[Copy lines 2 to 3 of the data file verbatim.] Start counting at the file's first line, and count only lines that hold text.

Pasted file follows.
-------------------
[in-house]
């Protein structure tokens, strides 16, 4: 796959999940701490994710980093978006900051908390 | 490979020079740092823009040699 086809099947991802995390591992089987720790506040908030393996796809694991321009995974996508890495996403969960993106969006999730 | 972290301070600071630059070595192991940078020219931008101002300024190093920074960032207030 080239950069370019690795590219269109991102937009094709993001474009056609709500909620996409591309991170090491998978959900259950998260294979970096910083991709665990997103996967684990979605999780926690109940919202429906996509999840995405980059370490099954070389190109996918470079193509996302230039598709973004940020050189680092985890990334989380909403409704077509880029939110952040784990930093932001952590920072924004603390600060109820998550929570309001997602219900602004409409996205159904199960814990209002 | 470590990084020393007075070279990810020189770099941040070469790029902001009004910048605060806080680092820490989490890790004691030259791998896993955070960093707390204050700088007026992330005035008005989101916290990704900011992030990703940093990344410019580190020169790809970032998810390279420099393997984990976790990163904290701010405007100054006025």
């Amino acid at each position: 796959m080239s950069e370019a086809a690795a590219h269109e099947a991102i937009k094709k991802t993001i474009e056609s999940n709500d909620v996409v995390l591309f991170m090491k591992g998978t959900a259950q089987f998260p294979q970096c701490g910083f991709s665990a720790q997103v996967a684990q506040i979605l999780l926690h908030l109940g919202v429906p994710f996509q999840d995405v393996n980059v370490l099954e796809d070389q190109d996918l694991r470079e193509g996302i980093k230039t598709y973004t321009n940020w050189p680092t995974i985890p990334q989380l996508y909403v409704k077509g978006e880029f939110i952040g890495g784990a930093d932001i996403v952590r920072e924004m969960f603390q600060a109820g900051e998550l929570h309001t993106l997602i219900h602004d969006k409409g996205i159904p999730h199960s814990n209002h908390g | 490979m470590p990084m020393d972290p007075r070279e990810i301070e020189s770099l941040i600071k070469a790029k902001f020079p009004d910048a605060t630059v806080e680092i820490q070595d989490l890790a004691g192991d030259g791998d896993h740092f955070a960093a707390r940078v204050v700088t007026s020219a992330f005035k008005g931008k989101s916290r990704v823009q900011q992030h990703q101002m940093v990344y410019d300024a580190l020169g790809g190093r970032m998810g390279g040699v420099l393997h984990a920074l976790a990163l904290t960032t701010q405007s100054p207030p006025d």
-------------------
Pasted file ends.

């Protein structure tokens, strides 16, 4: 796959999940701490994710980093978006900051908390 | 490979020079740092823009040699 086809099947991802995390591992089987720790506040908030393996796809694991321009995974996508890495996403969960993106969006999730 | 972290301070600071630059070595192991940078020219931008101002300024190093920074960032207030 080239950069370019690795590219269109991102937009094709993001474009056609709500909620996409591309991170090491998978959900259950998260294979970096910083991709665990997103996967684990979605999780926690109940919202429906996509999840995405980059370490099954070389190109996918470079193509996302230039598709973004940020050189680092985890990334989380909403409704077509880029939110952040784990930093932001952590920072924004603390600060109820998550929570309001997602219900602004409409996205159904199960814990209002 | 470590990084020393007075070279990810020189770099941040070469790029902001009004910048605060806080680092820490989490890790004691030259791998896993955070960093707390204050700088007026992330005035008005989101916290990704900011992030990703940093990344410019580190020169790809970032998810390279420099393997984990976790990163904290701010405007100054006025």
């Amino acid at each position: 796959m080239s950069e370019a086809a690795a590219h269109e099947a991102i937009k094709k991802t993001i474009e056609s999940n709500d909620v996409v995390l591309f991170m090491k591992g998978t959900a259950q089987f998260p294979q970096c701490g910083f991709s665990a720790q997103v996967a684990q506040i979605l999780l926690h908030l109940g919202v429906p994710f996509q999840d995405v393996n980059v370490l099954e796809d070389q190109d996918l694991r470079e193509g996302i980093k230039t598709y973004t321009n940020w050189p680092t995974i985890p990334q989380l996508y909403v409704k077509g978006e880029f939110i952040g890495g784990a930093d932001i996403v952590r920072e924004m969960f603390q600060a109820g900051e998550l929570h309001t993106l997602i219900h602004d969006k409409g996205i159904p999730h199960s814990n209002h908390g | 490979m470590p990084m020393d972290p007075r070279e990810i301070e020189s770099l941040i600071k070469a790029k902001f020079p009004d910048a605060t630059v806080e680092i820490q070595d989490l890790a004691g192991d030259g791998d896993h740092f955070a960093a707390r940078v204050v700088t007026s020219a992330f005035k008005g931008k989101s916290r990704v823009q900011q992030h990703q101002m940093v990344y410019d300024a580190l020169g790809g190093r970032m998810g390279g040699v420099l393997h984990a920074l976790a990163l904290t960032t701010q405007s100054p207030p006025d």